A law and order or “warrior” mentality will not work in a school setting. It will create fear and turn students and staff against the officer who will be viewed as an occupying force, not a servant to assist in solving problems. The much-heralded community policing approach does hold some promise, however. A well-trained and intentionally recruited SRO would be available on the rare occasion that a serious incident requiring law enforcement occurred, but would also be present day in and day out on campus to develop positive relationships with students and assist in various educational and support efforts. Officers with an educator/counselor mindset could contribute meaningfully to a positive school climate and school safety.

I often think about a comment an SRO made to me back in 2010 when we were talking about cyberbullying: “We need more training to deal with these pain-in-the-ass cases!” This sentiment illustrates so much. This officer was acknowledging the challenges in handling cyberbullying incidents and was desperate for help. He didn’t feel he had the tools to manage them. While he was probably most concerned about policies and procedures, he also likely lacked conflict resolution and de-escalation strategies that work with youth, along with information on adolescent mental health and special needs populations. It is doubtful that he knew much about the benefits of social and emotional learning or how to support students in a way that cultivates resilience. We need to make sure school-based officers are well-equipped to work with adolescents, and I’m not referring to the items hanging off their duty belts.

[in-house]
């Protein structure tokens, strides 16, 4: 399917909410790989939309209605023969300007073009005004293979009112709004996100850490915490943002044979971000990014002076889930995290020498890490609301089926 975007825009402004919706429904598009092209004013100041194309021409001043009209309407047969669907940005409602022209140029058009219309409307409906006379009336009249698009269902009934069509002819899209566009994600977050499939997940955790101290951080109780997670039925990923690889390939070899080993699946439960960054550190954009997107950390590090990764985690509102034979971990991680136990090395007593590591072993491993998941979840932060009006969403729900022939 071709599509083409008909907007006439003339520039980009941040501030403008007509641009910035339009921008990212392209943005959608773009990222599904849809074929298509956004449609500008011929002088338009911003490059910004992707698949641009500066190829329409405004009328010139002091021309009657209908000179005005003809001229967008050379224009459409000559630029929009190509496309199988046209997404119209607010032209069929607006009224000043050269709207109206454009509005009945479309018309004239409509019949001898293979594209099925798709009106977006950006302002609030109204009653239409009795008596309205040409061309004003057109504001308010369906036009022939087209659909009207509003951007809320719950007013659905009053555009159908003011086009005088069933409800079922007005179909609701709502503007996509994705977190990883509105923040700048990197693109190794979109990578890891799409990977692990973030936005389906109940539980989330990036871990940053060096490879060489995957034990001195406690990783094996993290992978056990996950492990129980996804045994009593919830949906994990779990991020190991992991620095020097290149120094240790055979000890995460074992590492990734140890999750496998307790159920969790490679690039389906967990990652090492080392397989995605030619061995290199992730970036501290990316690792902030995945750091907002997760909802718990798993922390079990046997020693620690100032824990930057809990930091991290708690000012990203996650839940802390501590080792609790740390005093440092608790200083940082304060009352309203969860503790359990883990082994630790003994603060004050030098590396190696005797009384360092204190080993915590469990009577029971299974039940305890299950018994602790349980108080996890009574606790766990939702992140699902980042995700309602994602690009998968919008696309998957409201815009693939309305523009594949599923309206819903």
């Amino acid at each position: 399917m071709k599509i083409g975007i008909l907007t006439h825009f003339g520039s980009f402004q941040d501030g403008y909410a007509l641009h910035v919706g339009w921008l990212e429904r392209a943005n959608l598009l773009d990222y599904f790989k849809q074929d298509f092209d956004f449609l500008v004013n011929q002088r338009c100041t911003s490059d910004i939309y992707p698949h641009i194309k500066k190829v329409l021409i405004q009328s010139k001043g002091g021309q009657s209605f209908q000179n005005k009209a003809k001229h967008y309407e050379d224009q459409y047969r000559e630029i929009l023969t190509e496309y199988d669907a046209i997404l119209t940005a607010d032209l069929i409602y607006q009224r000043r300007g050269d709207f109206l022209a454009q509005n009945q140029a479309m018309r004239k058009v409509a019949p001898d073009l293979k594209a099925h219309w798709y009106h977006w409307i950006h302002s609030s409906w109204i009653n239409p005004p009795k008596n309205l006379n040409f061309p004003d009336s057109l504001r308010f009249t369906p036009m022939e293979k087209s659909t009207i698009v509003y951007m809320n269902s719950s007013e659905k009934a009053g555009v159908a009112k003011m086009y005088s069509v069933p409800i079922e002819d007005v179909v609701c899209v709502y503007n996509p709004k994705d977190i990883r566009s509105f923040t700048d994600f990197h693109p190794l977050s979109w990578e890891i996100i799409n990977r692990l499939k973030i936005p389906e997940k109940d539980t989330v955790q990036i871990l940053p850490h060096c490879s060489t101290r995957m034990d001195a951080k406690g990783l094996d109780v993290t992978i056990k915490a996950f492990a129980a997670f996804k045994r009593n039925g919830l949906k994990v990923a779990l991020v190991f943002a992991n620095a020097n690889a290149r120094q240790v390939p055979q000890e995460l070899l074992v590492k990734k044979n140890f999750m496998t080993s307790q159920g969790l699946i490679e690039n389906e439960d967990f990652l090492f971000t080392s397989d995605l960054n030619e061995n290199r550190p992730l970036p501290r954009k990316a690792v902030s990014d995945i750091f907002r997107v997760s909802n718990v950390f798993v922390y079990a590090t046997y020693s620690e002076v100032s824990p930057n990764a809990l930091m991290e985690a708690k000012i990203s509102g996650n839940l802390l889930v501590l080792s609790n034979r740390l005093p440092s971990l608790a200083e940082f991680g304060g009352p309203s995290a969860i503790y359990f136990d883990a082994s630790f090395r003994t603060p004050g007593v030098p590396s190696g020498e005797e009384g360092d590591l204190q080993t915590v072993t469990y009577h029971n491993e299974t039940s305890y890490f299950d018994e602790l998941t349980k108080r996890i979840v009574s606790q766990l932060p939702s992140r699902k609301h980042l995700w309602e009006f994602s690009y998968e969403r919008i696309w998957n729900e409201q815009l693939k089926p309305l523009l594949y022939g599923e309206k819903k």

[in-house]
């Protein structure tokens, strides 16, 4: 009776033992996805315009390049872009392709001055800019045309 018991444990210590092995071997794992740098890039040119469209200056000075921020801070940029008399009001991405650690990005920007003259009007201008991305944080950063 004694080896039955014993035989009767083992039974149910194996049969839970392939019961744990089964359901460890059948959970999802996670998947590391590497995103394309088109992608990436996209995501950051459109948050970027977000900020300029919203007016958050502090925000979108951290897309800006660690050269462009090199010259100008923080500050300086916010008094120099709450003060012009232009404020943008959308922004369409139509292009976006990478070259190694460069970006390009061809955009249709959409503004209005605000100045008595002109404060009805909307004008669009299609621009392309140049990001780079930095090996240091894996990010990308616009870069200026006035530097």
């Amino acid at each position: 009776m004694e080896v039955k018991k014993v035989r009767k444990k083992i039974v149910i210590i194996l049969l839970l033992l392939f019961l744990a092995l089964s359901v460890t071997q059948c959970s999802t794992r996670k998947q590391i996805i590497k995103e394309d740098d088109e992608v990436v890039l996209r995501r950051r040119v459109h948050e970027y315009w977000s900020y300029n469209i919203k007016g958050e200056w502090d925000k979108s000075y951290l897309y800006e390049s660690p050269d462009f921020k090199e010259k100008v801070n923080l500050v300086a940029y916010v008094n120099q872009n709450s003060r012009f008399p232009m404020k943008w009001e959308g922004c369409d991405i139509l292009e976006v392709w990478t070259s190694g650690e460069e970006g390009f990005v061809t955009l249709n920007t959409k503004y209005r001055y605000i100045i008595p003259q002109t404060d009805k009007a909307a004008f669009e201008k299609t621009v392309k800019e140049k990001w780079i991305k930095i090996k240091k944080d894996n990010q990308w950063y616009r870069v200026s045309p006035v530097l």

Photo credit: Flickr (northcharleston)


  1. Justin, just curious….You are mentioning about the students not feeling any safer with SROs, what about the educators? What about the parents? are the a big part of you school “atmosphere”?

    • Hi Jean-Yves,

      This is a great question. I am not aware of any research that has examined perceived safety among staff at schools with SROs. Certainly a topic worthy of research!